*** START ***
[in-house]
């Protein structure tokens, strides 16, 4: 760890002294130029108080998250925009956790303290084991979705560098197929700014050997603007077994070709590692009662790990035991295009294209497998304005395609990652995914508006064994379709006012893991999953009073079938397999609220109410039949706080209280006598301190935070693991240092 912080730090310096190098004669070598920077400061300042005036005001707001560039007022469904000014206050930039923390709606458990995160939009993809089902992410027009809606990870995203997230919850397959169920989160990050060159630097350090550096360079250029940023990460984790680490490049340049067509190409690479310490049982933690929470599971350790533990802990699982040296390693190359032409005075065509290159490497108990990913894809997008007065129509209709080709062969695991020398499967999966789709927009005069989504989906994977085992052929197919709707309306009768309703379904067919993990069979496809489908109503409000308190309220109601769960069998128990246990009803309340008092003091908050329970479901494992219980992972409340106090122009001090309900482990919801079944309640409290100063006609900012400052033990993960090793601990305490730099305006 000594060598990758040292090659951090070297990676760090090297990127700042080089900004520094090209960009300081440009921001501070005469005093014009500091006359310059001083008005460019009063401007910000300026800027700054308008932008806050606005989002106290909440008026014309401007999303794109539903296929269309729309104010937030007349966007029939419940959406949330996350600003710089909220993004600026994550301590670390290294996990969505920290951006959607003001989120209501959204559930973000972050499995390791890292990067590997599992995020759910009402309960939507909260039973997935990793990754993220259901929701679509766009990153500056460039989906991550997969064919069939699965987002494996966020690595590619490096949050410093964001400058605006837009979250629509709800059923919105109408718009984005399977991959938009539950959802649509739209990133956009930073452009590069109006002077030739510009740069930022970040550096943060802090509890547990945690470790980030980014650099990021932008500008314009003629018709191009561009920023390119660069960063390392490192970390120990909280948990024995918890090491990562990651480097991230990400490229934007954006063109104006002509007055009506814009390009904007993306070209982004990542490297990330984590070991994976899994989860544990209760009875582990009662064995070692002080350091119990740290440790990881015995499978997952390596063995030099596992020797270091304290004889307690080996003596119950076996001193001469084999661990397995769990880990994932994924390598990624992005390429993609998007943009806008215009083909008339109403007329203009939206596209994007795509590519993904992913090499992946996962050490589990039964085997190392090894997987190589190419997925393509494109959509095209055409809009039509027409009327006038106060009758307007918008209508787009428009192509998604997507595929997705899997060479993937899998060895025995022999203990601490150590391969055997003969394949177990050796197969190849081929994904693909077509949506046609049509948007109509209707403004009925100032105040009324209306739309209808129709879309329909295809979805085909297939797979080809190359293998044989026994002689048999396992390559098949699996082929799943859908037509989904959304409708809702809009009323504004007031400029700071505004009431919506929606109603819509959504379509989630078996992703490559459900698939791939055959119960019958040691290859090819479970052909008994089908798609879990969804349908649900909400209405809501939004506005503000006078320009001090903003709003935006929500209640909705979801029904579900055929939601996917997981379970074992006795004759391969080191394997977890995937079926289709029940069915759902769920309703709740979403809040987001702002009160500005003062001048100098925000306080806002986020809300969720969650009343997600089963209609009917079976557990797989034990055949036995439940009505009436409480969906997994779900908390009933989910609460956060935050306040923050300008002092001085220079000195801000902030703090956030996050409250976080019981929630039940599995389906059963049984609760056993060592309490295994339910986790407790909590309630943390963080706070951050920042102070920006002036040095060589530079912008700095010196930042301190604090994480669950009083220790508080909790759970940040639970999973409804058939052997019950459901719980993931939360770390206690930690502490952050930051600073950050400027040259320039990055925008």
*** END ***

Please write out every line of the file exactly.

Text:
[in-house]
């Protein structure tokens, strides 16, 4: 760890002294130029108080998250925009956790303290084991979705560098197929700014050997603007077994070709590692009662790990035991295009294209497998304005395609990652995914508006064994379709006012893991999953009073079938397999609220109410039949706080209280006598301190935070693991240092 912080730090310096190098004669070598920077400061300042005036005001707001560039007022469904000014206050930039923390709606458990995160939009993809089902992410027009809606990870995203997230919850397959169920989160990050060159630097350090550096360079250029940023990460984790680490490049340049067509190409690479310490049982933690929470599971350790533990802990699982040296390693190359032409005075065509290159490497108990990913894809997008007065129509209709080709062969695991020398499967999966789709927009005069989504989906994977085992052929197919709707309306009768309703379904067919993990069979496809489908109503409000308190309220109601769960069998128990246990009803309340008092003091908050329970479901494992219980992972409340106090122009001090309900482990919801079944309640409290100063006609900012400052033990993960090793601990305490730099305006 000594060598990758040292090659951090070297990676760090090297990127700042080089900004520094090209960009300081440009921001501070005469005093014009500091006359310059001083008005460019009063401007910000300026800027700054308008932008806050606005989002106290909440008026014309401007999303794109539903296929269309729309104010937030007349966007029939419940959406949330996350600003710089909220993004600026994550301590670390290294996990969505920290951006959607003001989120209501959204559930973000972050499995390791890292990067590997599992995020759910009402309960939507909260039973997935990793990754993220259901929701679509766009990153500056460039989906991550997969064919069939699965987002494996966020690595590619490096949050410093964001400058605006837009979250629509709800059923919105109408718009984005399977991959938009539950959802649509739209990133956009930073452009590069109006002077030739510009740069930022970040550096943060802090509890547990945690470790980030980014650099990021932008500008314009003629018709191009561009920023390119660069960063390392490192970390120990909280948990024995918890090491990562990651480097991230990400490229934007954006063109104006002509007055009506814009390009904007993306070209982004990542490297990330984590070991994976899994989860544990209760009875582990009662064995070692002080350091119990740290440790990881015995499978997952390596063995030099596992020797270091304290004889307690080996003596119950076996001193001469084999661990397995769990880990994932994924390598990624992005390429993609998007943009806008215009083909008339109403007329203009939206596209994007795509590519993904992913090499992946996962050490589990039964085997190392090894997987190589190419997925393509494109959509095209055409809009039509027409009327006038106060009758307007918008209508787009428009192509998604997507595929997705899997060479993937899998060895025995022999203990601490150590391969055997003969394949177990050796197969190849081929994904693909077509949506046609049509948007109509209707403004009925100032105040009324209306739309209808129709879309329909295809979805085909297939797979080809190359293998044989026994002689048999396992390559098949699996082929799943859908037509989904959304409708809702809009009323504004007031400029700071505004009431919506929606109603819509959504379509989630078996992703490559459900698939791939055959119960019958040691290859090819479970052909008994089908798609879990969804349908649900909400209405809501939004506005503000006078320009001090903003709003935006929500209640909705979801029904579900055929939601996917997981379970074992006795004759391969080191394997977890995937079926289709029940069915759902769920309703709740979403809040987001702002009160500005003062001048100098925000306080806002986020809300969720969650009343997600089963209609009917079976557990797989034990055949036995439940009505009436409480969906997994779900908390009933989910609460956060935050306040923050300008002092001085220079000195801000902030703090956030996050409250976080019981929630039940599995389906059963049984609760056993060592309490295994339910986790407790909590309630943390963080706070951050920042102070920006002036040095060589530079912008700095010196930042301190604090994480669950009083220790508080909790759970940040639970999973409804058939052997019950459901719980993931939360770390206690930690502490952050930051600073950050400027040259320039990055925008």